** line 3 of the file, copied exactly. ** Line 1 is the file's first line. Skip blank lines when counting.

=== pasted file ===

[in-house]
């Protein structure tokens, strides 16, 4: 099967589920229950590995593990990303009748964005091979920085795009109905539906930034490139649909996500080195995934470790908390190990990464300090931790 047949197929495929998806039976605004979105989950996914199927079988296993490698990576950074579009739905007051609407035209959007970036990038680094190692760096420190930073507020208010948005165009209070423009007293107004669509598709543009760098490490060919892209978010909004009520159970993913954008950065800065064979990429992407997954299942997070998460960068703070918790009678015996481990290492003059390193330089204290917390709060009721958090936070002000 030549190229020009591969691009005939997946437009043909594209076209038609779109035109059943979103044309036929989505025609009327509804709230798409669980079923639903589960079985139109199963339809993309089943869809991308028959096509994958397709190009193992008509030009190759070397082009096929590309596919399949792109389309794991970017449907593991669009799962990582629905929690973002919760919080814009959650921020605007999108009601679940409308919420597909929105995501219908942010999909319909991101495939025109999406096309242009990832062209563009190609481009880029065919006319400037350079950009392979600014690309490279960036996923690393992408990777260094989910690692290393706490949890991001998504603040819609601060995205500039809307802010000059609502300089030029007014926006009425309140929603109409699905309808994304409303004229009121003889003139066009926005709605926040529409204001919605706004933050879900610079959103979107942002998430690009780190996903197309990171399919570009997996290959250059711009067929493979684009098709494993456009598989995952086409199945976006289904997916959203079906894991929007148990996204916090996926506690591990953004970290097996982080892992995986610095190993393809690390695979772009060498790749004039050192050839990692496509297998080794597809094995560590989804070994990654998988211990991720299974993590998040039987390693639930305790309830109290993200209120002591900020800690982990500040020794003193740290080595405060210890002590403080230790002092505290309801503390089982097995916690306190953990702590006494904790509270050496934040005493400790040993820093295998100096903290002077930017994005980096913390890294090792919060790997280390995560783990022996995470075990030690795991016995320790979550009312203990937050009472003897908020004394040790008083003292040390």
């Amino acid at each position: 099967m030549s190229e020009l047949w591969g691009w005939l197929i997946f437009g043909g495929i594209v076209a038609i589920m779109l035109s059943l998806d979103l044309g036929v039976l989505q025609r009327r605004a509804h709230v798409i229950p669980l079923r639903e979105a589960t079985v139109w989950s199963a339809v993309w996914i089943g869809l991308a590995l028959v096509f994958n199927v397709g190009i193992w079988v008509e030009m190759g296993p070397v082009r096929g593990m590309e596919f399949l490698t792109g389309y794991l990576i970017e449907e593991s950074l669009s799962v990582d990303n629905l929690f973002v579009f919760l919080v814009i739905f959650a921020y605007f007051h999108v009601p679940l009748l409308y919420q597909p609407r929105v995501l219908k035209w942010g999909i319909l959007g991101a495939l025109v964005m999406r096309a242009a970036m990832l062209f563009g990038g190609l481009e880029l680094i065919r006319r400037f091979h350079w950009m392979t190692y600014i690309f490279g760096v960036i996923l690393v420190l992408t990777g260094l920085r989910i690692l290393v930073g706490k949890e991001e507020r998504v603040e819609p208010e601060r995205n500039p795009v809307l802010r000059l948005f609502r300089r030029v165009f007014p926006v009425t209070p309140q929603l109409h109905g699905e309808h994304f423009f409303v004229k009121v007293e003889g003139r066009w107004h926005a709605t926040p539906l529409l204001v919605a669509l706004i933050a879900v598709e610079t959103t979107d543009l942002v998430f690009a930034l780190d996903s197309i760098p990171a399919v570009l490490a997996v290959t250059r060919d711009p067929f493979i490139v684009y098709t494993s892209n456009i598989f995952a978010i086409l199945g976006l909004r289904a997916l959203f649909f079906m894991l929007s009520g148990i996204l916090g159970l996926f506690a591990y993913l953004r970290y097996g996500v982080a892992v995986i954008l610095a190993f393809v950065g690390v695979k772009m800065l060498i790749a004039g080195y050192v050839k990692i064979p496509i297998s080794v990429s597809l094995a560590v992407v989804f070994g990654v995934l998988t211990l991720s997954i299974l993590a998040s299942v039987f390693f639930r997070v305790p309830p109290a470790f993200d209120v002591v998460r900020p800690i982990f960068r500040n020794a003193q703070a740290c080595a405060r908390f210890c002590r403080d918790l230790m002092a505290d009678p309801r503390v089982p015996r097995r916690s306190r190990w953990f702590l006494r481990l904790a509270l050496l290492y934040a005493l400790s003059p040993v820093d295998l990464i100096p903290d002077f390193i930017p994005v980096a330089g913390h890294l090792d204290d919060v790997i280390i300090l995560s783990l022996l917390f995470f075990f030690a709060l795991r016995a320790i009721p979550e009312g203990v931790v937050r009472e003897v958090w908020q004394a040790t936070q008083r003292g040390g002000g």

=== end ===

């Amino acid at each position: 099967m030549s190229e020009l047949w591969g691009w005939l197929i997946f437009g043909g495929i594209v076209a038609i589920m779109l035109s059943l998806d979103l044309g036929v039976l989505q025609r009327r605004a509804h709230v798409i229950p669980l079923r639903e979105a589960t079985v139109w989950s199963a339809v993309w996914i089943g869809l991308a590995l028959v096509f994958n199927v397709g190009i193992w079988v008509e030009m190759g296993p070397v082009r096929g593990m590309e596919f399949l490698t792109g389309y794991l990576i970017e449907e593991s950074l669009s799962v990582d990303n629905l929690f973002v579009f919760l919080v814009i739905f959650a921020y605007f007051h999108v009601p679940l009748l409308y919420q597909p609407r929105v995501l219908k035209w942010g999909i319909l959007g991101a495939l025109v964005m999406r096309a242009a970036m990832l062209f563009g990038g190609l481009e880029l680094i065919r006319r400037f091979h350079w950009m392979t190692y600014i690309f490279g760096v960036i996923l690393v420190l992408t990777g260094l920085r989910i690692l290393v930073g706490k949890e991001e507020r998504v603040e819609p208010e601060r995205n500039p795009v809307l802010r000059l948005f609502r300089r030029v165009f007014p926006v009425t209070p309140q929603l109409h109905g699905e309808h994304f423009f409303v004229k009121v007293e003889g003139r066009w107004h926005a709605t926040p539906l529409l204001v919605a669509l706004i933050a879900v598709e610079t959103t979107d543009l942002v998430f690009a930034l780190d996903s197309i760098p990171a399919v570009l490490a997996v290959t250059r060919d711009p067929f493979i490139v684009y098709t494993s892209n456009i598989f995952a978010i086409l199945g976006l909004r289904a997916l959203f649909f079906m894991l929007s009520g148990i996204l916090g159970l996926f506690a591990y993913l953004r970290y097996g996500v982080a892992v995986i954008l610095a190993f393809v950065g690390v695979k772009m800065l060498i790749a004039g080195y050192v050839k990692i064979p496509i297998s080794v990429s597809l094995a560590v992407v989804f070994g990654v995934l998988t211990l991720s997954i299974l993590a998040s299942v039987f390693f639930r997070v305790p309830p109290a470790f993200d209120v002591v998460r900020p800690i982990f960068r500040n020794a003193q703070a740290c080595a405060r908390f210890c002590r403080d918790l230790m002092a505290d009678p309801r503390v089982p015996r097995r916690s306190r190990w953990f702590l006494r481990l904790a509270l050496l290492y934040a005493l400790s003059p040993v820093d295998l990464i100096p903290d002077f390193i930017p994005v980096a330089g913390h890294l090792d204290d919060v790997i280390i300090l995560s783990l022996l917390f995470f075990f030690a709060l795991r016995a320790i009721p979550e009312g203990v931790v937050r009472e003897v958090w908020q004394a040790t936070q008083r003292g040390g002000g």